I have done something horrifically awful to my left foot, which is my laziest foot, so I’m really not surprised it was the one that got injured.
The noodles were in the pot, boiling away, the children scattered about playing amicably, and I was multi-tasking: preparing dinner and changing loads of laundry. I took a load out of the dryer and brought it across the kitchen toward my sunken living room. Sunken is important. If it wasn’t a sunken living room, if a year and a half ago we had gone with the house that had the living room on the same plane as the kitchen, I would not be in this mess right now.
Two steps lead into our living room. The first step I took was without incident. It was the second step that killed me, that and the matchbox car on the floor. I crumpled like a soda can that’s been stepped upon. I screamed as it was happening because in that instant, I saw the days stretched out before me, days where I would be hopping about the house on one foot, hopping after my kids, crawling up stairs, unable to put pressure on my foot.
The reason I think it might be broken is because after the initial pain, which was severe and endless and nauseating, there was no short reprieve. The pain lessened, but was consistent. Generally, when I twist my ankle or foot, the pain eventually subsides and gives me the illusion that everything is going to be okay. I fall for this trick EVERY TIME. I lope around, further injuring myself, when what I should be doing is resting and icing my foot. A day later I wake up all swollen with a great excuse for avoiding housework.
My foot swelled right away, and continues to do so. After the fall, I sat on the floor waiting for the throbbing to cease and desist. It never quite did. The timer went off and I just sat there, knowing I was overcooking the noodles. The kids stared at me contemplatively. They were probably thinking Mama has lost it… again.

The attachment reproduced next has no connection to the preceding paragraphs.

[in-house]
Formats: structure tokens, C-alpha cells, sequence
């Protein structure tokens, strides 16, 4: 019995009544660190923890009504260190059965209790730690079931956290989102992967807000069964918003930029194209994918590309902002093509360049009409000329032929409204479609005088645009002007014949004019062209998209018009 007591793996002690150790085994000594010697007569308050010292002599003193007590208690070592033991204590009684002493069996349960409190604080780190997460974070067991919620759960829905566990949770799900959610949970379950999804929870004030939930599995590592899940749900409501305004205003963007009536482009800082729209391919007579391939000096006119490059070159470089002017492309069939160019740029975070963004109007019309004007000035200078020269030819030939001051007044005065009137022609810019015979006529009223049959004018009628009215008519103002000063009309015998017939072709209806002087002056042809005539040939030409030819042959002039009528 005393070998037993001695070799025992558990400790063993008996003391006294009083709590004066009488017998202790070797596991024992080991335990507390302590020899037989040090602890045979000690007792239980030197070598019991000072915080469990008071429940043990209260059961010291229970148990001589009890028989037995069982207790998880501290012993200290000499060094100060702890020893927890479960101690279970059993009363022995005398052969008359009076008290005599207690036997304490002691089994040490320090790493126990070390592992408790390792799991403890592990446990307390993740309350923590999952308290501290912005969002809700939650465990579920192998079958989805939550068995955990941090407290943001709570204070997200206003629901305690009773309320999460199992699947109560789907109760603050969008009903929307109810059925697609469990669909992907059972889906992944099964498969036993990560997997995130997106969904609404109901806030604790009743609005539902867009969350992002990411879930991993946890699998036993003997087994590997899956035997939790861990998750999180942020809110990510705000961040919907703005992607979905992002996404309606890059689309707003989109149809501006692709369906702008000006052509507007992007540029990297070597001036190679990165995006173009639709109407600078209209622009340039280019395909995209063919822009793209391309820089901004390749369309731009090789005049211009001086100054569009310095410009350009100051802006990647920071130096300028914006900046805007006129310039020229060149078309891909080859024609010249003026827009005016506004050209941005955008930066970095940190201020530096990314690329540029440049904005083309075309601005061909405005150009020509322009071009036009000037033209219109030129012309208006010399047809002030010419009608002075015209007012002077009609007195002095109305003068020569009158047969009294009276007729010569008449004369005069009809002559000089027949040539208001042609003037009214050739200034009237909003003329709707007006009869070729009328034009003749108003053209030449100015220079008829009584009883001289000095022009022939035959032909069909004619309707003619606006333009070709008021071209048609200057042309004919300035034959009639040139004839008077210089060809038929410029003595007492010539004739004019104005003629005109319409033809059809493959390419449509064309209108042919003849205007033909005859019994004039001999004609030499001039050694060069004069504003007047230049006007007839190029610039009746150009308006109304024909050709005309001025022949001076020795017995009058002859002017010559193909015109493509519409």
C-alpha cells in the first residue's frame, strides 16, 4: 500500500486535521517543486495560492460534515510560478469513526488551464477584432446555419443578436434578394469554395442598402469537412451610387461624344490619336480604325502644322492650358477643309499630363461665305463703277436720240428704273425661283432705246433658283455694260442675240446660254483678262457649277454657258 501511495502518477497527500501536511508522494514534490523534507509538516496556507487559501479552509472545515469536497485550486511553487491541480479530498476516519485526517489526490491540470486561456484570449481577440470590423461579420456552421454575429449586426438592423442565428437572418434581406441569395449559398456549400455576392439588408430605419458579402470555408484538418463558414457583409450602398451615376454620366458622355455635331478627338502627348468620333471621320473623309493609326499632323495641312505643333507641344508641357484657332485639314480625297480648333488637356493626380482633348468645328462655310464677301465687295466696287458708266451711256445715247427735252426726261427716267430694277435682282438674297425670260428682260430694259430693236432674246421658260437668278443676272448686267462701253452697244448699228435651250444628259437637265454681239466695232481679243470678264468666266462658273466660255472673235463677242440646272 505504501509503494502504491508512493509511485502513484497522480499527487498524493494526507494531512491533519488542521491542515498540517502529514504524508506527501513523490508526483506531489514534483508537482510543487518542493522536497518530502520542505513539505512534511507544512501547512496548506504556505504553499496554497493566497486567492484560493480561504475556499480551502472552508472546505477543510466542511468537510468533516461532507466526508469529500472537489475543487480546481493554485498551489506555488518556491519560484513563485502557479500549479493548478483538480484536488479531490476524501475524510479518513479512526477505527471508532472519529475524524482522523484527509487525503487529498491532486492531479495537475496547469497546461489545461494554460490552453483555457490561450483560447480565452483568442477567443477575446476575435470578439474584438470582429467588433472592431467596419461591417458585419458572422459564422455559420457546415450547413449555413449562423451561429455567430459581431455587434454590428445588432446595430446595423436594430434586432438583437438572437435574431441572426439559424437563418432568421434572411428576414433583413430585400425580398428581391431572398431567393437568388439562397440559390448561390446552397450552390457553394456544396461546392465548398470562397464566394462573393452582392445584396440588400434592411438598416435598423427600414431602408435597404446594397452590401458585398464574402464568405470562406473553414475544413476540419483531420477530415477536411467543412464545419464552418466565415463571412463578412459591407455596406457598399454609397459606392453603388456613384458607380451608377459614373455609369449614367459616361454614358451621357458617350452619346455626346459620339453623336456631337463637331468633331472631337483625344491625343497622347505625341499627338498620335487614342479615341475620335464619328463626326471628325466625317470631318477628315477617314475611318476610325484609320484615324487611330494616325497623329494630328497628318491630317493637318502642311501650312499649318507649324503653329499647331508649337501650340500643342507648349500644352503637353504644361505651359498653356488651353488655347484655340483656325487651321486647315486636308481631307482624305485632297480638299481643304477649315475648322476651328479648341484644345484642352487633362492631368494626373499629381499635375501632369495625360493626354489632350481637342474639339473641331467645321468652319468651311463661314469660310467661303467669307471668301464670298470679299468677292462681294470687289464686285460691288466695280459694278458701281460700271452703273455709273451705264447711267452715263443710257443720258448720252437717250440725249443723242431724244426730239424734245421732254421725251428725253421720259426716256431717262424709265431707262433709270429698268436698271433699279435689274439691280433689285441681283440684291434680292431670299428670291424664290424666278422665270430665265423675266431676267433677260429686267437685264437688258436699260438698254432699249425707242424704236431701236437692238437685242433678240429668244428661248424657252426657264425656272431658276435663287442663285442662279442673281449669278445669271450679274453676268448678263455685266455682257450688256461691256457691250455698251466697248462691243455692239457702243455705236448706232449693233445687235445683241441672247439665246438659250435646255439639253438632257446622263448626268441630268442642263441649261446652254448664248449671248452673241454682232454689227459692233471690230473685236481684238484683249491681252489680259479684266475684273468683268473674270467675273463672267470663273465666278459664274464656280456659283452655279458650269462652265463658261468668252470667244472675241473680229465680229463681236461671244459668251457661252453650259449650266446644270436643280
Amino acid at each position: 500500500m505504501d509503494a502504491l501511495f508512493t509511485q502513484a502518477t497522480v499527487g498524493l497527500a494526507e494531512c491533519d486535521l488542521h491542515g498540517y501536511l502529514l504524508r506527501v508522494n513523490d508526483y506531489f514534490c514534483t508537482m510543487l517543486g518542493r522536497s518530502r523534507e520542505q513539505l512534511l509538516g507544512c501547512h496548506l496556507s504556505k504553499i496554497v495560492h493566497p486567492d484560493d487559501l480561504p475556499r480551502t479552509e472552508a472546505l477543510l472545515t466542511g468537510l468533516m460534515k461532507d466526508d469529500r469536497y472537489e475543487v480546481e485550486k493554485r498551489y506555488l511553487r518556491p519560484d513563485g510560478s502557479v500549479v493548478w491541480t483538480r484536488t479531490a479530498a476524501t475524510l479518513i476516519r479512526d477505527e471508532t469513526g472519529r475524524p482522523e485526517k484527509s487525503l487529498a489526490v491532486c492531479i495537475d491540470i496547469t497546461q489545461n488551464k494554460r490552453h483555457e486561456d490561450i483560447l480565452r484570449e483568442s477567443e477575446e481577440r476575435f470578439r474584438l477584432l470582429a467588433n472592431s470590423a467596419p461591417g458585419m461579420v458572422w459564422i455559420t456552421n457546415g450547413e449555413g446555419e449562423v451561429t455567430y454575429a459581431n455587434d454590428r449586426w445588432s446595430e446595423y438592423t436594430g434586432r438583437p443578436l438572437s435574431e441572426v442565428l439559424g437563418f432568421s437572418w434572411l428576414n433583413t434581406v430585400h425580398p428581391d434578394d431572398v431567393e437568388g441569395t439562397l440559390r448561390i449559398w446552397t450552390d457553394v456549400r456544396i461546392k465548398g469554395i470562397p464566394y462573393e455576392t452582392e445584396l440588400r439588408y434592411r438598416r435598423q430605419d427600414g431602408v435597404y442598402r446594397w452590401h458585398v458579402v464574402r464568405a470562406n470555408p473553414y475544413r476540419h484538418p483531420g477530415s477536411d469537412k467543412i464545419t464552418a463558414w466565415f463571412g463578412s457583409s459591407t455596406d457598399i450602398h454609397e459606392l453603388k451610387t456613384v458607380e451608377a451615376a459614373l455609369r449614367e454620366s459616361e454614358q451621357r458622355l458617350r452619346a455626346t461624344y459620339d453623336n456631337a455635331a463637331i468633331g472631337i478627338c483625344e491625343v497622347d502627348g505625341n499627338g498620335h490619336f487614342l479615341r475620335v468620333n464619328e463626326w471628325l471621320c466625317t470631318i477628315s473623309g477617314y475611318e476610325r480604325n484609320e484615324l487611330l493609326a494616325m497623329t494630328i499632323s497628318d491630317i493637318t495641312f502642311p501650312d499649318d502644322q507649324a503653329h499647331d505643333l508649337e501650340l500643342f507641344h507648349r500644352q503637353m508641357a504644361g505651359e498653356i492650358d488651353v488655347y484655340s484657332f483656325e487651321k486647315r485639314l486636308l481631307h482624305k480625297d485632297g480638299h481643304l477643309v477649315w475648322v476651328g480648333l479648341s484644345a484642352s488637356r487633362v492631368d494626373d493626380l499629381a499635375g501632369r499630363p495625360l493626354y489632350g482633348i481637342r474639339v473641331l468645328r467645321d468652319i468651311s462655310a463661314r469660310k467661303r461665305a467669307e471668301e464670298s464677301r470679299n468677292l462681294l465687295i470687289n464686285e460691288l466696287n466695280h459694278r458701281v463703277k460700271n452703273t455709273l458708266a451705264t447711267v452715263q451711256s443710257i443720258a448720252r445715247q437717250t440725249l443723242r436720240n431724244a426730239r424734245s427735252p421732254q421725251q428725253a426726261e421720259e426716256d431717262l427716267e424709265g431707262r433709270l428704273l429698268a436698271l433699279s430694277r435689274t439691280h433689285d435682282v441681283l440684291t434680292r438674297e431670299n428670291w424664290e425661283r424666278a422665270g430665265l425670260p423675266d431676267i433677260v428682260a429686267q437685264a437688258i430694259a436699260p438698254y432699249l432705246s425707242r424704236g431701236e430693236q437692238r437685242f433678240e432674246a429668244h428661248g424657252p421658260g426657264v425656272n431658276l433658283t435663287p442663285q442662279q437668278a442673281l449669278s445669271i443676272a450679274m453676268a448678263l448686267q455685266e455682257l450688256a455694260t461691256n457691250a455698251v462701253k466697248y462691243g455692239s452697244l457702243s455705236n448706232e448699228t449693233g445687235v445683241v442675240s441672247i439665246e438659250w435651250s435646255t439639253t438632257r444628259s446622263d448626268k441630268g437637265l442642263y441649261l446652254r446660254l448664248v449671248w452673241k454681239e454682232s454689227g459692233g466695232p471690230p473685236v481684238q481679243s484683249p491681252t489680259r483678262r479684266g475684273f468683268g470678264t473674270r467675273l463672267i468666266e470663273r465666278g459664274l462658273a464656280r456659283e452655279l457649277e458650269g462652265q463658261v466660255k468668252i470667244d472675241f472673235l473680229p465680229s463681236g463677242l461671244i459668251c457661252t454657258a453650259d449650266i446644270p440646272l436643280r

John was and is still out with a client. I fed the kids and then I put on the television, my faithful and loyal babysitter in emergency situations. I crawled into the other room and sat on the window seat, my leg laid out before me, and I slowly removed my sock and stared at the purple jumbo-sized egg that seemed to be growing beneath my skin. Then, I put a bag of frozen peas on it. And then I cried. Because it hurt. Because I was alone. Because I felt really really sorry for myself and I wanted my mom.
The kids were watching Dora the Explorer. Dora is always “engaging” her young audience, asking them questions… is this kind of television superior to the kind that completely ignores its audience? Anyway, Dora was talking about thankfulness. She asked her television audience: What are YOU thankful for?
I heard Caleb’s soft voice answer, “My mommy.”
I’m the mom now. Not that I can’t call on my own mom, and believe me I do, but I am now the one who needs to provide a sense of security and unconditional love. And there are evenings like this one, where I’m taking turns gazing out the window at the cold, dark November night and then at my cold, purple foot, that I feel so inadequate for the job. I wonder, how can I do this right? How can I be a parent who won't feel the need to apologize to her adult children for all of the ways she failed? And I fail in so many different ways every day.
But he’s still thankful for me. I’m the person he thought of when Dora asked the question. And I don’t think he would lie to Dora. She’s intimidating for a cartoon. Plus, she has a crazy monkey sidekick I wouldn’t mess with, either.
Listening to that voice from across the hall, I felt a sadness settle on me. It was quiet and lovely, but sad… and it was one of the few times that I’ve thought to myself… this is what grace feels like.